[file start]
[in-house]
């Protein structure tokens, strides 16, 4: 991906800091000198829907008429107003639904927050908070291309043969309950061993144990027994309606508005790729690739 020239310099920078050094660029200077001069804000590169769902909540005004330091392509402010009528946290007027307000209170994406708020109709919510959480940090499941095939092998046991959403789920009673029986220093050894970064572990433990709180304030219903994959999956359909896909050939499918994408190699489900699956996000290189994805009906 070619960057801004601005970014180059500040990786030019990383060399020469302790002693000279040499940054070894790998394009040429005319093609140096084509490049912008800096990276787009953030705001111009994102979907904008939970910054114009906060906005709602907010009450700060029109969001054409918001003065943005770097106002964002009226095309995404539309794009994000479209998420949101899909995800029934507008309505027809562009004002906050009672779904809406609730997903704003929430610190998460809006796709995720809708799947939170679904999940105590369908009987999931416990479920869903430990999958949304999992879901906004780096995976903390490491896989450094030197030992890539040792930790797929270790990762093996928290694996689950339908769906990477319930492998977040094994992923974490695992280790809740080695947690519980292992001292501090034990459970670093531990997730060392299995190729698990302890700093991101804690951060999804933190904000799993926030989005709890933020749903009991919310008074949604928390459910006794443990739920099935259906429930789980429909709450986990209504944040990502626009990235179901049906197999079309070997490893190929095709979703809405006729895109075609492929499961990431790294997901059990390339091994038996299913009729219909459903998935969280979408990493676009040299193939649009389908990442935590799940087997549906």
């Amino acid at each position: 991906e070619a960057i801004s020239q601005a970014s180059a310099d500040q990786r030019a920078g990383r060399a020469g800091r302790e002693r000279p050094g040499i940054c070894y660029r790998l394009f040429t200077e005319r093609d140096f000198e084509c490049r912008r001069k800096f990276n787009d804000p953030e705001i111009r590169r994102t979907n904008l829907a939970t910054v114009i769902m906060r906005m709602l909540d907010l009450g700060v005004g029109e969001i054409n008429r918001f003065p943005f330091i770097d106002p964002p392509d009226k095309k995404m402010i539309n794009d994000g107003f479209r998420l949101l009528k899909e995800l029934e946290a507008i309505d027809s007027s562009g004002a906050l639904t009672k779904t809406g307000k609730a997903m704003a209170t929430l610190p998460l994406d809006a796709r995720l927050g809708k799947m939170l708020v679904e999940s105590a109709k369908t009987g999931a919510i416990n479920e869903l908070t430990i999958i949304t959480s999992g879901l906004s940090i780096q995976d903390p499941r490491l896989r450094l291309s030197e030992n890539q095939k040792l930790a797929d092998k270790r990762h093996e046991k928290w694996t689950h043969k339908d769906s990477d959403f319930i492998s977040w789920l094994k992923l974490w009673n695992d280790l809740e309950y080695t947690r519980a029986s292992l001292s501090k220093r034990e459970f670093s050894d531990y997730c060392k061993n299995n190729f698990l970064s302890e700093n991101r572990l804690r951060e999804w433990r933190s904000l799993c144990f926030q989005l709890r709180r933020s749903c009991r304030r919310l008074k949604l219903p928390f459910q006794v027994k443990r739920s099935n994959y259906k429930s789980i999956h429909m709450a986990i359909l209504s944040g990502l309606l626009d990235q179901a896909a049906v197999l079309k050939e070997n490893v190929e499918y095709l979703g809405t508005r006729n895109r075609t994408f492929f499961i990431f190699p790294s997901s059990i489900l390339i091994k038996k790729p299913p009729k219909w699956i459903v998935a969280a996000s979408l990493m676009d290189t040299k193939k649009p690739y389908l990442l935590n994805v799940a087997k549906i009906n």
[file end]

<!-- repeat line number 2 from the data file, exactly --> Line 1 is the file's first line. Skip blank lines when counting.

């Protein structure tokens, strides 16, 4: 991906800091000198829907008429107003639904927050908070291309043969309950061993144990027994309606508005790729690739 020239310099920078050094660029200077001069804000590169769902909540005004330091392509402010009528946290007027307000209170994406708020109709919510959480940090499941095939092998046991959403789920009673029986220093050894970064572990433990709180304030219903994959999956359909896909050939499918994408190699489900699956996000290189994805009906 070619960057801004601005970014180059500040990786030019990383060399020469302790002693000279040499940054070894790998394009040429005319093609140096084509490049912008800096990276787009953030705001111009994102979907904008939970910054114009906060906005709602907010009450700060029109969001054409918001003065943005770097106002964002009226095309995404539309794009994000479209998420949101899909995800029934507008309505027809562009004002906050009672779904809406609730997903704003929430610190998460809006796709995720809708799947939170679904999940105590369908009987999931416990479920869903430990999958949304999992879901906004780096995976903390490491896989450094030197030992890539040792930790797929270790990762093996928290694996689950339908769906990477319930492998977040094994992923974490695992280790809740080695947690519980292992001292501090034990459970670093531990997730060392299995190729698990302890700093991101804690951060999804933190904000799993926030989005709890933020749903009991919310008074949604928390459910006794443990739920099935259906429930789980429909709450986990209504944040990502626009990235179901049906197999079309070997490893190929095709979703809405006729895109075609492929499961990431790294997901059990390339091994038996299913009729219909459903998935969280979408990493676009040299193939649009389908990442935590799940087997549906």